If enemy is torturing one of yours it is bad, but if you torture one of theirs, it is ok? It is fine for you to kill thousands, but it is a calamity if they kill one of your own? It is ok when you see how your "good" guys bombed their allied forces, "by accident", they would probably say, and nobody gives a damn. But as soon as the same HQ finds out that one of their own got stranded, they send everyone to rescue him.

It is hard to take the game seriously. It is ludicrous. You have tanks, helicopters, snipers that are short of shooting curved shots, jet fighters, predator drones and satellites. Only thing your enemy has, is AK-47. For the love of God, how can you even say with a straight face you came to help these people against AQ? It is a bad joke. More than anything it looks like a propaganda of American army and their bellum iustum.

Much more I preferred the story in the elder FPS games. There was maybe a letter to the loved one, a report of combat situation. You were just one among many, and that made it great. It seems as they knew in the past that the story would never be their strong suit, so they did not try to focus on it, instead they made it overt, only a passer-by. But this now, this makes it just sickening.

What does Medal of Honor do right then, you might ask. Well, the spectacle. They do this perfectly. It is one joy-ride after the other.You jump from one soldier to another, and there is this seamless connection between all of them. It seems as the well-oiled ant swarm. Nobody is special, but because you all do what you are to do, you make it through. This feeling of faux-individuality that supports the team is great.

It is great to see how you charge with your regular grunts up the hill against all the machine guns and enemies, hiding in whatever you can find to hide behind. Followed by being outnumbered and short of dying, only to be saved by a last-second helicopter rocket charge. Then, you find yourself piloting the helicopter, and when you think, the helicopter will go down, it is saved by one of the snipers killing the operator of FLAC gun. And then you continue on as this sniper. This is a great execution, that brings the theatre of war to life. Emphasising how everyone has a job to do, and nobody is expendable.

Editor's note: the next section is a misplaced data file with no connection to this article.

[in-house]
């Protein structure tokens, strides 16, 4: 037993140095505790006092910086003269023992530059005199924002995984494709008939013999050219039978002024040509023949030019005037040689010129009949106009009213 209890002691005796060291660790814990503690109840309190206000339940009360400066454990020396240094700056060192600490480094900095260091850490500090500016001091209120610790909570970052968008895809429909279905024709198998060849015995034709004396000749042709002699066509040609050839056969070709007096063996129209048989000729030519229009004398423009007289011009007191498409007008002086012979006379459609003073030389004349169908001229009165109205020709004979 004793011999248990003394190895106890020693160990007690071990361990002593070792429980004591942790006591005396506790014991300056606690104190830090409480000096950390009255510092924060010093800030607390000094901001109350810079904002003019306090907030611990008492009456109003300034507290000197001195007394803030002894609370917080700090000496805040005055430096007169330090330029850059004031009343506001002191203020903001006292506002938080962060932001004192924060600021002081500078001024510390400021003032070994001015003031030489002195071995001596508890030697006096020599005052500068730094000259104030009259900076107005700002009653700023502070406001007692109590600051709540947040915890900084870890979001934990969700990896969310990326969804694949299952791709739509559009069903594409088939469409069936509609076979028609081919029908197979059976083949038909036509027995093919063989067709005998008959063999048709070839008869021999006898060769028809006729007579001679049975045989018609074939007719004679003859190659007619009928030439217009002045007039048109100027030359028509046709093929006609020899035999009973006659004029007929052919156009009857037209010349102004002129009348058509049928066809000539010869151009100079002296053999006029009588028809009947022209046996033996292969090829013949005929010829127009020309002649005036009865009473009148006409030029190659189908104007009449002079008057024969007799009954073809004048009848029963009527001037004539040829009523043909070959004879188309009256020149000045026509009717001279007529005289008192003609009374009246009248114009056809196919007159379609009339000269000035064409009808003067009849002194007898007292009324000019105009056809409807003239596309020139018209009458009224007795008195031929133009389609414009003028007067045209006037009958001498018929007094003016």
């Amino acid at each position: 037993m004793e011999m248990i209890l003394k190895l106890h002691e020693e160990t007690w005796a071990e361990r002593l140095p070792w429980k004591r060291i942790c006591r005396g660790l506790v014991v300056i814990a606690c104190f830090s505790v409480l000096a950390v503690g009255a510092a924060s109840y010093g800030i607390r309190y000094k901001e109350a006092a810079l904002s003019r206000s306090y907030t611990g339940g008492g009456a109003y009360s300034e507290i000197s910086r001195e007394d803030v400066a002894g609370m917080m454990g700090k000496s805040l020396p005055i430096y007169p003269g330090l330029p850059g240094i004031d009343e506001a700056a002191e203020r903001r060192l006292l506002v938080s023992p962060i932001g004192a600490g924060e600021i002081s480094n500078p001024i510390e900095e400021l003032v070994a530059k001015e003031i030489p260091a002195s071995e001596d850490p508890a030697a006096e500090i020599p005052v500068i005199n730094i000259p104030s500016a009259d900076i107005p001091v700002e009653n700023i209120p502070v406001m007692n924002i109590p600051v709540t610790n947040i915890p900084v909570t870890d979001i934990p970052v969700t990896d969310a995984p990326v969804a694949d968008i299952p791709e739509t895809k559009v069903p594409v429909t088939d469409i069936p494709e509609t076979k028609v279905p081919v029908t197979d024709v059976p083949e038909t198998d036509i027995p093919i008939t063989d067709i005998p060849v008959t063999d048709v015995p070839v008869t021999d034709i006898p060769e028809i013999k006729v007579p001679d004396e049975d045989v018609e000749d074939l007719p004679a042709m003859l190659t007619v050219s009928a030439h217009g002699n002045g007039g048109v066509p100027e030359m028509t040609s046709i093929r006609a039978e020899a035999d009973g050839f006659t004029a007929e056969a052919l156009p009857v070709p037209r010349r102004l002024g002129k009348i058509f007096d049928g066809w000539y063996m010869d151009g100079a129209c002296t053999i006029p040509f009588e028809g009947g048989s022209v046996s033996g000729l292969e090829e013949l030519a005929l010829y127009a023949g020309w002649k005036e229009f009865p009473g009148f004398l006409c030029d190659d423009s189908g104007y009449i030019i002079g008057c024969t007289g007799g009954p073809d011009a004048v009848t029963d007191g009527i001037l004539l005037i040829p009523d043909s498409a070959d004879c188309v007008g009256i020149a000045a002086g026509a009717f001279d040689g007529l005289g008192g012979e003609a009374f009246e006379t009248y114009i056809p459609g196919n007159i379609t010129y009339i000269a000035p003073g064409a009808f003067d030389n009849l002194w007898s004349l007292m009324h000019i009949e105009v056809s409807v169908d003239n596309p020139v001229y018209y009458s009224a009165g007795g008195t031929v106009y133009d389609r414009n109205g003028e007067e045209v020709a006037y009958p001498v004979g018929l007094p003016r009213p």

But this illusion can be thwarted in its own matter. When all your soldiers around cry in despair they are short on ammo, or out of ammunition it feels cheap to say the least, that you can just come to one of them and restock on your ammo. They appear to have the ammo for you, but not for themselves? It is also really linear experience. You mostly fight in canyons, roads surrounded by kills on all sides, or plain goat paths. There is no freedom in movement or carving your own path.

You are forced to do what the game wants of you. And if the game wants you to provide the covering fire, you better do it, because no matter how close you get to that machine gun, how many granates you hit it with, that machine is immune to all your damage, and it will not budge. You are punished for any kind if initiative of your own. You are there to do what game wants of you. Because game knows what is best for you.

The game is meant to be mindless experience, where you just go along with everything. You are not supposed to dwell over anything for too long. And if you do not, it turns out to be great experience. So, just look at the facade and you are guaranteed a fun experience all the other modern FPS set out to provide. Just do not think about it. A simple thought is like a light wind that sweeps the card house on the floor.

A few days ago Jon Walker over at Rock Paper Shotgun wrote something similar about the story in Call of Duty. I would recommend you to read about this as well. The Missing Conflict: How Call Of Duty’s Stories Went Awry. While I am recommending what to read, I would like to point you in the direction of Terry Eagleton's Holy Terror. It is a book that came out in 2005, but still continues to stand the test of time.

1 comment:

  1. I think the game is meant to be good training for Jar Heads. Follow orders! :P